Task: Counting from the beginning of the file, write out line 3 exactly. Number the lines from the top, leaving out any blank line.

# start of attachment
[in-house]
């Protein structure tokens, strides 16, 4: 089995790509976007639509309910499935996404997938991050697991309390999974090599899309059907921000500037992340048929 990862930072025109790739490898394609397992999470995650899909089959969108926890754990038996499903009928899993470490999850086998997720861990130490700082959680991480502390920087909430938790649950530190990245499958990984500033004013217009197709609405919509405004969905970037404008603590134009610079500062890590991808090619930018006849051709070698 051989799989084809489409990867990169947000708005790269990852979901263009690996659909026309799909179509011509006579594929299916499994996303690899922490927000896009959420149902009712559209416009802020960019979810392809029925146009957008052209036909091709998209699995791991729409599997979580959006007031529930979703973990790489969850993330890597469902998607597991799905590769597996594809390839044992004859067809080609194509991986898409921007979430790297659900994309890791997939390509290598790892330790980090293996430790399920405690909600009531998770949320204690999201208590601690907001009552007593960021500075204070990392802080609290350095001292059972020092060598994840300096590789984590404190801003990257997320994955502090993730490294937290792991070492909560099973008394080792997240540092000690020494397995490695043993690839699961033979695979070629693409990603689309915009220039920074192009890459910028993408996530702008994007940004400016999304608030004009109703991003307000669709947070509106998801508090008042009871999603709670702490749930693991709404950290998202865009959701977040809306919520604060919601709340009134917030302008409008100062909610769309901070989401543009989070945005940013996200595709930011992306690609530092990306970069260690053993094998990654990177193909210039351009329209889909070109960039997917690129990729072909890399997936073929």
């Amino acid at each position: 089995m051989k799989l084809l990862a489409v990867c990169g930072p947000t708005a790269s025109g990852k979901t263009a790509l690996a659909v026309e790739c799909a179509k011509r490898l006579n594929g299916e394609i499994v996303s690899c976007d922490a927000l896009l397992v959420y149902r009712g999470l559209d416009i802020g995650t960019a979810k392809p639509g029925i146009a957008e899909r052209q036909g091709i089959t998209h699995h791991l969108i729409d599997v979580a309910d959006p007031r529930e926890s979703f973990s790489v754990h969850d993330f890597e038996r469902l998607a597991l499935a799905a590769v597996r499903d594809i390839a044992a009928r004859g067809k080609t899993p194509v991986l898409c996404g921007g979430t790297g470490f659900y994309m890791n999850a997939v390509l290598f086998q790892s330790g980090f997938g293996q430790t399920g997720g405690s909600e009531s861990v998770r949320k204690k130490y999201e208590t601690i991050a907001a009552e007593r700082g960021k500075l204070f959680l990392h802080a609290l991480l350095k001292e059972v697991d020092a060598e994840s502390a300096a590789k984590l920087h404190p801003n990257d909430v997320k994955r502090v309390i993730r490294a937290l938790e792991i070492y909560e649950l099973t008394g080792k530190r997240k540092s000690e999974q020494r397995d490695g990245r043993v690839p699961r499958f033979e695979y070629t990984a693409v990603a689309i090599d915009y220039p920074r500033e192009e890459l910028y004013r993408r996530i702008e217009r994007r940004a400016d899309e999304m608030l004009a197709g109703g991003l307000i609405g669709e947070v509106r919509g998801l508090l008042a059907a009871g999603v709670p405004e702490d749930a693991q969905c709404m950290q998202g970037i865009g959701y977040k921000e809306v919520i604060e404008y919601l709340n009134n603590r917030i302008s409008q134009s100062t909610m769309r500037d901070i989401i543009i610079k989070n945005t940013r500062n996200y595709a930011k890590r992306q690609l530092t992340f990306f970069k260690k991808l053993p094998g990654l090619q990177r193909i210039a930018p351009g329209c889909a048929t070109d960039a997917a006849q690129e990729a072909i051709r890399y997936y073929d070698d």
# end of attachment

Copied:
């Amino acid at each position: 089995m051989k799989l084809l990862a489409v990867c990169g930072p947000t708005a790269s025109g990852k979901t263009a790509l690996a659909v026309e790739c799909a179509k011509r490898l006579n594929g299916e394609i499994v996303s690899c976007d922490a927000l896009l397992v959420y149902r009712g999470l559209d416009i802020g995650t960019a979810k392809p639509g029925i146009a957008e899909r052209q036909g091709i089959t998209h699995h791991l969108i729409d599997v979580a309910d959006p007031r529930e926890s979703f973990s790489v754990h969850d993330f890597e038996r469902l998607a597991l499935a799905a590769v597996r499903d594809i390839a044992a009928r004859g067809k080609t899993p194509v991986l898409c996404g921007g979430t790297g470490f659900y994309m890791n999850a997939v390509l290598f086998q790892s330790g980090f997938g293996q430790t399920g997720g405690s909600e009531s861990v998770r949320k204690k130490y999201e208590t601690i991050a907001a009552e007593r700082g960021k500075l204070f959680l990392h802080a609290l991480l350095k001292e059972v697991d020092a060598e994840s502390a300096a590789k984590l920087h404190p801003n990257d909430v997320k994955r502090v309390i993730r490294a937290l938790e792991i070492y909560e649950l099973t008394g080792k530190r997240k540092s000690e999974q020494r397995d490695g990245r043993v690839p699961r499958f033979e695979y070629t990984a693409v990603a689309i090599d915009y220039p920074r500033e192009e890459l910028y004013r993408r996530i702008e217009r994007r940004a400016d899309e999304m608030l004009a197709g109703g991003l307000i609405g669709e947070v509106r919509g998801l508090l008042a059907a009871g999603v709670p405004e702490d749930a693991q969905c709404m950290q998202g970037i865009g959701y977040k921000e809306v919520i604060e404008y919601l709340n009134n603590r917030i302008s409008q134009s100062t909610m769309r500037d901070i989401i543009i610079k989070n945005t940013r500062n996200y595709a930011k890590r992306q690609l530092t992340f990306f970069k260690k991808l053993p094998g990654l090619q990177r193909i210039a930018p351009g329209c889909a048929t070109d960039a997917a006849q690129e990729a072909i051709r890399y997936y073929d070698d």